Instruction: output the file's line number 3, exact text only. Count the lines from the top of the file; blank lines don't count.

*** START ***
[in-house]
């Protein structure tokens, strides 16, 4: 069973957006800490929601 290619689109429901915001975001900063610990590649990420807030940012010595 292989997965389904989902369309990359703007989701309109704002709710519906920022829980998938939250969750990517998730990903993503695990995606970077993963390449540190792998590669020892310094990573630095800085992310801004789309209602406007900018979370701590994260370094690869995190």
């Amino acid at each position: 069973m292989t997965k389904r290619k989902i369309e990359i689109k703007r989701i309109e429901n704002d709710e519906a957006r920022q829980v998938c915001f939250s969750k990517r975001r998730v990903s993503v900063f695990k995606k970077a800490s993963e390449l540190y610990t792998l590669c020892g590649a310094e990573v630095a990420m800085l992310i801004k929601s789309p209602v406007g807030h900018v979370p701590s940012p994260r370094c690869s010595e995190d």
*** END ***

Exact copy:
């Amino acid at each position: 069973m292989t997965k389904r290619k989902i369309e990359i689109k703007r989701i309109e429901n704002d709710e519906a957006r920022q829980v998938c915001f939250s969750k990517r975001r998730v990903s993503v900063f695990k995606k970077a800490s993963e390449l540190y610990t792998l590669c020892g590649a310094e990573v630095a990420m800085l992310i801004k929601s789309p209602v406007g807030h900018v979370p701590s940012p994260r370094c690869s010595e995190d």